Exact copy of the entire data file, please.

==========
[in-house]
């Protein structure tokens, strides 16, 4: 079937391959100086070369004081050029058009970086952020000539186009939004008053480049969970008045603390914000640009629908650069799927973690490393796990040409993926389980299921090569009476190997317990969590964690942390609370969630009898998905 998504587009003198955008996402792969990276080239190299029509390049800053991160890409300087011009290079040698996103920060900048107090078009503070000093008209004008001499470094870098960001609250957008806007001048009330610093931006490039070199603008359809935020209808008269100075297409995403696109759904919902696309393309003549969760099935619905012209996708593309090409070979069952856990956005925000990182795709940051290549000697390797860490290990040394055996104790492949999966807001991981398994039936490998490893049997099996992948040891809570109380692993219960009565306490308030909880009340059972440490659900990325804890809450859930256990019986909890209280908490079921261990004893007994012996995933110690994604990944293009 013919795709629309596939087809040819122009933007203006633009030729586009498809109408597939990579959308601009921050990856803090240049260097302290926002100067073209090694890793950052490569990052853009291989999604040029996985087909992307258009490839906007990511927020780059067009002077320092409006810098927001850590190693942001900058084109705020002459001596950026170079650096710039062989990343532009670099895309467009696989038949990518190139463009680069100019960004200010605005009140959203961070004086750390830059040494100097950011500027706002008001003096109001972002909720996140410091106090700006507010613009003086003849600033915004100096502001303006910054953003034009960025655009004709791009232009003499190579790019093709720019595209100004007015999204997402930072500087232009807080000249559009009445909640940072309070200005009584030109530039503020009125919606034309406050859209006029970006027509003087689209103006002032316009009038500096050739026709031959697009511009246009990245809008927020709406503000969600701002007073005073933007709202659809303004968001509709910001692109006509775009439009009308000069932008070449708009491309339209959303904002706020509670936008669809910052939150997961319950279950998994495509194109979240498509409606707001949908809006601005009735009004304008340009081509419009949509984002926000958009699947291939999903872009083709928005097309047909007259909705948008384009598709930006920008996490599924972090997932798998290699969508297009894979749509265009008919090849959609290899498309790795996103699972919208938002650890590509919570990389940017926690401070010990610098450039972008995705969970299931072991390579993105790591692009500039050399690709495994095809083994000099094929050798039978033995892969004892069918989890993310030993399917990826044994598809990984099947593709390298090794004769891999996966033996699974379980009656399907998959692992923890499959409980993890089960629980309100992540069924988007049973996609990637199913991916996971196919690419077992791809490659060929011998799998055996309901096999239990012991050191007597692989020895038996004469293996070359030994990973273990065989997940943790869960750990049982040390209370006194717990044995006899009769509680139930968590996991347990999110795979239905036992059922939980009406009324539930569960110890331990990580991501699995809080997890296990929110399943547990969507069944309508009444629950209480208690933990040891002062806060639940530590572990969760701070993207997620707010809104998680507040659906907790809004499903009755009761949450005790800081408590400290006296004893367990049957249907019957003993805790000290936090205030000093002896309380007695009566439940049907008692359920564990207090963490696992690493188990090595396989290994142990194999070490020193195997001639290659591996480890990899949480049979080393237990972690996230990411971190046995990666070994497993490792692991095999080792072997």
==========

[in-house]
């Protein structure tokens, strides 16, 4: 079937391959100086070369004081050029058009970086952020000539186009939004008053480049969970008045603390914000640009629908650069799927973690490393796990040409993926389980299921090569009476190997317990969590964690942390609370969630009898998905 998504587009003198955008996402792969990276080239190299029509390049800053991160890409300087011009290079040698996103920060900048107090078009503070000093008209004008001499470094870098960001609250957008806007001048009330610093931006490039070199603008359809935020209808008269100075297409995403696109759904919902696309393309003549969760099935619905012209996708593309090409070979069952856990956005925000990182795709940051290549000697390797860490290990040394055996104790492949999966807001991981398994039936490998490893049997099996992948040891809570109380692993219960009565306490308030909880009340059972440490659900990325804890809450859930256990019986909890209280908490079921261990004893007994012996995933110690994604990944293009 013919795709629309596939087809040819122009933007203006633009030729586009498809109408597939990579959308601009921050990856803090240049260097302290926002100067073209090694890793950052490569990052853009291989999604040029996985087909992307258009490839906007990511927020780059067009002077320092409006810098927001850590190693942001900058084109705020002459001596950026170079650096710039062989990343532009670099895309467009696989038949990518190139463009680069100019960004200010605005009140959203961070004086750390830059040494100097950011500027706002008001003096109001972002909720996140410091106090700006507010613009003086003849600033915004100096502001303006910054953003034009960025655009004709791009232009003499190579790019093709720019595209100004007015999204997402930072500087232009807080000249559009009445909640940072309070200005009584030109530039503020009125919606034309406050859209006029970006027509003087689209103006002032316009009038500096050739026709031959697009511009246009990245809008927020709406503000969600701002007073005073933007709202659809303004968001509709910001692109006509775009439009009308000069932008070449708009491309339209959303904002706020509670936008669809910052939150997961319950279950998994495509194109979240498509409606707001949908809006601005009735009004304008340009081509419009949509984002926000958009699947291939999903872009083709928005097309047909007259909705948008384009598709930006920008996490599924972090997932798998290699969508297009894979749509265009008919090849959609290899498309790795996103699972919208938002650890590509919570990389940017926690401070010990610098450039972008995705969970299931072991390579993105790591692009500039050399690709495994095809083994000099094929050798039978033995892969004892069918989890993310030993399917990826044994598809990984099947593709390298090794004769891999996966033996699974379980009656399907998959692992923890499959409980993890089960629980309100992540069924988007049973996609990637199913991916996971196919690419077992791809490659060929011998799998055996309901096999239990012991050191007597692989020895038996004469293996070359030994990973273990065989997940943790869960750990049982040390209370006194717990044995006899009769509680139930968590996991347990999110795979239905036992059922939980009406009324539930569960110890331990990580991501699995809080997890296990929110399943547990969507069944309508009444629950209480208690933990040891002062806060639940530590572990969760701070993207997620707010809104998680507040659906907790809004499903009755009761949450005790800081408590400290006296004893367990049957249907019957003993805790000290936090205030000093002896309380007695009566439940049907008692359920564990207090963490696992690493188990090595396989290994142990194999070490020193195997001639290659591996480890990899949480049979080393237990972690996230990411971190046995990666070994497993490792692991095999080792072997």